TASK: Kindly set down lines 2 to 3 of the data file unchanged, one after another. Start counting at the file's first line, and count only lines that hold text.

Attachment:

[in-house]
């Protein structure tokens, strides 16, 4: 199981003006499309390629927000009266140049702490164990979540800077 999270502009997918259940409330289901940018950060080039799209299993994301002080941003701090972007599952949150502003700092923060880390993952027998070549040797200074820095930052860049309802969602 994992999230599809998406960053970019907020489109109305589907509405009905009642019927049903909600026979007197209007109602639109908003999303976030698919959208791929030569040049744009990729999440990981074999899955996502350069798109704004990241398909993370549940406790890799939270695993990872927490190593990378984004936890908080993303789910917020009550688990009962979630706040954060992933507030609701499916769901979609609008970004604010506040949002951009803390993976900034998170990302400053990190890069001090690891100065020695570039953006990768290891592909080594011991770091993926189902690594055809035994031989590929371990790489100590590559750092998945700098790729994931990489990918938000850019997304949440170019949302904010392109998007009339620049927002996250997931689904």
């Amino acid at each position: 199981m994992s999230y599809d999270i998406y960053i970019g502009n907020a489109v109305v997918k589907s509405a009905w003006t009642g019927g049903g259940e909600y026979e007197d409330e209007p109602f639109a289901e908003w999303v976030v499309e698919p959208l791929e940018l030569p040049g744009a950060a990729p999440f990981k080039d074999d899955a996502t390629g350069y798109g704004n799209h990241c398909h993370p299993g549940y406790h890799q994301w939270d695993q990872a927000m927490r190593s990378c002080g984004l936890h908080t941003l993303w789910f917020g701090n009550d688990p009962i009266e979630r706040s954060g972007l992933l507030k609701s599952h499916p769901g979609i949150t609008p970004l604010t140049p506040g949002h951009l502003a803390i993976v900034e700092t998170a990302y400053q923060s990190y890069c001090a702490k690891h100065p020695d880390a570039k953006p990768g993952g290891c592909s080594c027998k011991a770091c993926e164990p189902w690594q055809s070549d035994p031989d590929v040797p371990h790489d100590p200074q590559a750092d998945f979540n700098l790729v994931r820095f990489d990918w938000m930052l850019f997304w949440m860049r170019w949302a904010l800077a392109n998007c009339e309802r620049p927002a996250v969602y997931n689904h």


């Protein structure tokens, strides 16, 4: 199981003006499309390629927000009266140049702490164990979540800077 999270502009997918259940409330289901940018950060080039799209299993994301002080941003701090972007599952949150502003700092923060880390993952027998070549040797200074820095930052860049309802969602 994992999230599809998406960053970019907020489109109305589907509405009905009642019927049903909600026979007197209007109602639109908003999303976030698919959208791929030569040049744009990729999440990981074999899955996502350069798109704004990241398909993370549940406790890799939270695993990872927490190593990378984004936890908080993303789910917020009550688990009962979630706040954060992933507030609701499916769901979609609008970004604010506040949002951009803390993976900034998170990302400053990190890069001090690891100065020695570039953006990768290891592909080594011991770091993926189902690594055809035994031989590929371990790489100590590559750092998945700098790729994931990489990918938000850019997304949440170019949302904010392109998007009339620049927002996250997931689904």
């Amino acid at each position: 199981m994992s999230y599809d999270i998406y960053i970019g502009n907020a489109v109305v997918k589907s509405a009905w003006t009642g019927g049903g259940e909600y026979e007197d409330e209007p109602f639109a289901e908003w999303v976030v499309e698919p959208l791929e940018l030569p040049g744009a950060a990729p999440f990981k080039d074999d899955a996502t390629g350069y798109g704004n799209h990241c398909h993370p299993g549940y406790h890799q994301w939270d695993q990872a927000m927490r190593s990378c002080g984004l936890h908080t941003l993303w789910f917020g701090n009550d688990p009962i009266e979630r706040s954060g972007l992933l507030k609701s599952h499916p769901g979609i949150t609008p970004l604010t140049p506040g949002h951009l502003a803390i993976v900034e700092t998170a990302y400053q923060s990190y890069c001090a702490k690891h100065p020695d880390a570039k953006p990768g993952g290891c592909s080594c027998k011991a770091c993926e164990p189902w690594q055809s070549d035994p031989d590929v040797p371990h790489d100590p200074q590559a750092d998945f979540n700098l790729v994931r820095f990489d990918w938000m930052l850019f997304w949440m860049r170019w949302a904010l800077a392109n998007c009339e309802r620049p927002a996250v969602y997931n689904h």